On Friday, the government released two economic reports that were emblematic of what’s been happening with the U.S. economy for several months.
To skip all the technical jargon, consumers are quite happy while factories are not. To be more specific, consumer spending remains fairly robust. Folks are out there at the malls buying things at a good clip.
However, the factory sector of the economy isn’t doing so hot. The manufacturing isn’t so much retreating, but it’s not growing either. How long can this divergence last?
That’s the big question, but first, let’s dig into Friday’s news and see what’s going on.
October Retails Beat Estimates
Let’s start with retail sales for October. This report is important because it’s often a good proxy for consumer spending, which makes up about 70% of the U.S. economy.
The report showed an increase of 0.3% in October, which was 0.1% better than expected. Digging down a bit we see that when you exclude sales of vehicles and gasoline (which can be volatile), then retail sales were up 0.1% last month. So far this year, retail sales are up 3.1%. In plain terms, consumers are holding up the economy.
The other report showed a very different story. It said that industrial production fell by 0.8% last month. That’s a big tumble, but there’s an important footnote. Much of that drop was due to the GM strike. Still, even after we exclude auto output, industrial production was down 0.5% in October. Over the last year, industrial production is down 1.1%.
We’re seeing sagging manufacturing and buoyant shoppers. This divergence was recently confirmed by a weak ISM Manufacturing report. Now I have to add an important word about the manufacturing sector.
You’ll often hear someone say that “America doesn’t make anything anymore.” That’s simply not true. In fact, America is a manufacturing powerhouse. The difference is that a lot fewer people are involved in manufacturing.
That’s actually good news because it means that our workers are more productive. That’s why, in times past, you wouldn’t see a shoppers/factories divergence like we see today. That’s because so many shoppers were factory workers.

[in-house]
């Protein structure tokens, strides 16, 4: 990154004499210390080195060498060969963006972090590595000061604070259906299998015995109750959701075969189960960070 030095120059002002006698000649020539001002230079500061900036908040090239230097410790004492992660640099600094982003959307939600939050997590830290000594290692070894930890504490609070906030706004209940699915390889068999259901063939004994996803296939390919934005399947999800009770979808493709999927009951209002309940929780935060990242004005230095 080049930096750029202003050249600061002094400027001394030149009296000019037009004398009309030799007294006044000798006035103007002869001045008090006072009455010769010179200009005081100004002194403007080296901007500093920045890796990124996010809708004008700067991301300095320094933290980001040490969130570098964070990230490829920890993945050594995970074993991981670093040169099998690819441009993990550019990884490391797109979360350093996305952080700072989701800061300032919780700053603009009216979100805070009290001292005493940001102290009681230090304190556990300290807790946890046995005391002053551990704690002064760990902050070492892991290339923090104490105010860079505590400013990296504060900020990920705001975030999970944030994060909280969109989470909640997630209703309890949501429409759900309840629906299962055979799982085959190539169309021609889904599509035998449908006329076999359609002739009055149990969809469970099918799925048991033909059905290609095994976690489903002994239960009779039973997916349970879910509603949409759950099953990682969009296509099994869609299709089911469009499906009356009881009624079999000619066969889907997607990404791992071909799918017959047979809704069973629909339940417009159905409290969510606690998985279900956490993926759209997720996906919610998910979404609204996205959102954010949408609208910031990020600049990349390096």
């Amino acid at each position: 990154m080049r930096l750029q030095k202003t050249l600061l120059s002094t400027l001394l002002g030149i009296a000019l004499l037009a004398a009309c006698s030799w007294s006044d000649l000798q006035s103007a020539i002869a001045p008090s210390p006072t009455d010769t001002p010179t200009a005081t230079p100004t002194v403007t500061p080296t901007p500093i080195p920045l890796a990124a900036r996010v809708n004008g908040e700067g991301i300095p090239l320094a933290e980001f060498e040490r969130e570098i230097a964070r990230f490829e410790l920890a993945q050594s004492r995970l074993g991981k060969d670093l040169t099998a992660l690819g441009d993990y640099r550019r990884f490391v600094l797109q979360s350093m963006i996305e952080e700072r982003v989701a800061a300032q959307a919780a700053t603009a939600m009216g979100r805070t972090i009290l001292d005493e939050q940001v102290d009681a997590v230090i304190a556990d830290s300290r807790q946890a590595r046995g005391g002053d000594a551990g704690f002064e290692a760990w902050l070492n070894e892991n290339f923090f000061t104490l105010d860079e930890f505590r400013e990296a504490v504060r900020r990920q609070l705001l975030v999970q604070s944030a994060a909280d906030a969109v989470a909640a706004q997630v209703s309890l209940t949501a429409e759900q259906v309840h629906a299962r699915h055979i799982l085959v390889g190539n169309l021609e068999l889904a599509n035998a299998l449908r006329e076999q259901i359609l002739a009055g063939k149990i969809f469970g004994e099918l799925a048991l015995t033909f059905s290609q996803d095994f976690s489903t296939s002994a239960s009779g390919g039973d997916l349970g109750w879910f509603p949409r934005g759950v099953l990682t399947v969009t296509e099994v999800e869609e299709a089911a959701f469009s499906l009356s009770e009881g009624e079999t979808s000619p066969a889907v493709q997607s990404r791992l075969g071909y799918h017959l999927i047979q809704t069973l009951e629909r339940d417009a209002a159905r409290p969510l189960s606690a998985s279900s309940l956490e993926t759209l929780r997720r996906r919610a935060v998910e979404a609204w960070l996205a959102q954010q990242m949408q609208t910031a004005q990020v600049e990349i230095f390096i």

So, where does the economy stand? The odds of a recession starting soon are very slim. The recent rate cuts from the Fed certainly help. Still, there are concerns that growth is slowing down. The staff at the New York Fed sees Q4 growth of just 0.4%. At the Atlanta Fed, their model points towards the growth of 0.3%. That’s down from 1% just one week ago.
The Federal Reserve has helped restore investor confidence. Just recently, the S&P 500, along with all the other major indexes, hit a new all-time high. Mortgage delinquencies have fallen to their lowest rate in 25 years. Unemployment is near a 50-year low. Also, homebuilding stocks are having a very strong year. You might not have guessed that from the headlines.
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Ross Stores Has Topped Earnings for 13 Straight Quarters
So what should investors do? Typically, a good way to play strong consumer spending would be a pure consumer play like Walmart (WMT), but right now, I suggest a different take.
I like shares of Ross Stores (ROST). The deep discounter is due to report earnings again on Thursday, November 21st. Traditionally, Ross likes to give very conservative guidance, which they almost always beat. Sometimes, by a lot.
The October quarter is ROST’s fiscal Q3, and the biggie is Q4 (meaning, November, December, and January). For Q3, Ross said it expects comparable-store sales growth of 1% to 2% for Q3 and Q4. That’s probably a low ball.
Because of the trade war with China, Ross sees Q3 earnings of 92 to 96 cents per share. That’s lower than what the Street had been expecting. I think Ross can beat that. For Q4, the biggie, Ross sees earnings of $1.20 to $1.25 per share. That adds up to a full-year guidance of $4.41 to $4.50 per share. Last year, Ross made $4.26 per share.
Don’t be fooled by the conservative guidance. Ross is a very profitable business. The company has been able to stand and thrive in the age of Amazon. Ross knows its customer base well, and these shoppers enjoy the “treasure hunt” feel when you visit each store. The stock has topped Wall Street’s earnings estimates for the last 13 quarters in a row.
Here’s a fact that would surprise a lot of investors. Since the beginning of 2008, Ross has done better than Amazon (AMZN). Just offering a plain-old bargain can be a great business model. Ross Stores is in a strong position to benefit from the wave of happy shoppers and sad factories.
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